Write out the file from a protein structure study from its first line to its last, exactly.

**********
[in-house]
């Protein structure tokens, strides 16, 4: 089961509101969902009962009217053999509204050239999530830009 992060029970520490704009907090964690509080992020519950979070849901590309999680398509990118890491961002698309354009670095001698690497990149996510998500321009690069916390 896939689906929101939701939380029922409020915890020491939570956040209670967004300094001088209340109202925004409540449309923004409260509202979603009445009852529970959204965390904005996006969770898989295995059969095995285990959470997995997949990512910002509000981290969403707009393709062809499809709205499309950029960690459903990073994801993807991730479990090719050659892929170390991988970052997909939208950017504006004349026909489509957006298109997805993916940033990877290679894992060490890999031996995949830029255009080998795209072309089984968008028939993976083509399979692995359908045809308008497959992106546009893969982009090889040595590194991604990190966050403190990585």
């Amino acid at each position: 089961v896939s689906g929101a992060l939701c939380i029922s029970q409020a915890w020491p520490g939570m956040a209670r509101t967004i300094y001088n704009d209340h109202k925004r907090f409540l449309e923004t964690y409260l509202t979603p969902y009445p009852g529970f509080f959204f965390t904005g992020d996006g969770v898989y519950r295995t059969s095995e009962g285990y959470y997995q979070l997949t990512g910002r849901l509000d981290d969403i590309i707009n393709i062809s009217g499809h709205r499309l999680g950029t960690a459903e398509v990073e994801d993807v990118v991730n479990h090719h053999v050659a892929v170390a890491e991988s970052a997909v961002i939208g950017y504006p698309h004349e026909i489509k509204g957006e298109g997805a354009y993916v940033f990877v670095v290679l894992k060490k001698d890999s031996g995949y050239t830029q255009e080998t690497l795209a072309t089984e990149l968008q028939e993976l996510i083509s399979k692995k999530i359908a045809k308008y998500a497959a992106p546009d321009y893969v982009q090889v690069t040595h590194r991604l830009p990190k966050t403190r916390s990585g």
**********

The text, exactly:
[in-house]
């Protein structure tokens, strides 16, 4: 089961509101969902009962009217053999509204050239999530830009 992060029970520490704009907090964690509080992020519950979070849901590309999680398509990118890491961002698309354009670095001698690497990149996510998500321009690069916390 896939689906929101939701939380029922409020915890020491939570956040209670967004300094001088209340109202925004409540449309923004409260509202979603009445009852529970959204965390904005996006969770898989295995059969095995285990959470997995997949990512910002509000981290969403707009393709062809499809709205499309950029960690459903990073994801993807991730479990090719050659892929170390991988970052997909939208950017504006004349026909489509957006298109997805993916940033990877290679894992060490890999031996995949830029255009080998795209072309089984968008028939993976083509399979692995359908045809308008497959992106546009893969982009090889040595590194991604990190966050403190990585």
């Amino acid at each position: 089961v896939s689906g929101a992060l939701c939380i029922s029970q409020a915890w020491p520490g939570m956040a209670r509101t967004i300094y001088n704009d209340h109202k925004r907090f409540l449309e923004t964690y409260l509202t979603p969902y009445p009852g529970f509080f959204f965390t904005g992020d996006g969770v898989y519950r295995t059969s095995e009962g285990y959470y997995q979070l997949t990512g910002r849901l509000d981290d969403i590309i707009n393709i062809s009217g499809h709205r499309l999680g950029t960690a459903e398509v990073e994801d993807v990118v991730n479990h090719h053999v050659a892929v170390a890491e991988s970052a997909v961002i939208g950017y504006p698309h004349e026909i489509k509204g957006e298109g997805a354009y993916v940033f990877v670095v290679l894992k060490k001698d890999s031996g995949y050239t830029q255009e080998t690497l795209a072309t089984e990149l968008q028939e993976l996510i083509s399979k692995k999530i359908a045809k308008y998500a497959a992106p546009d321009y893969v982009q090889v690069t040595h590194r991604l830009p990190k966050t403190r916390s990585g």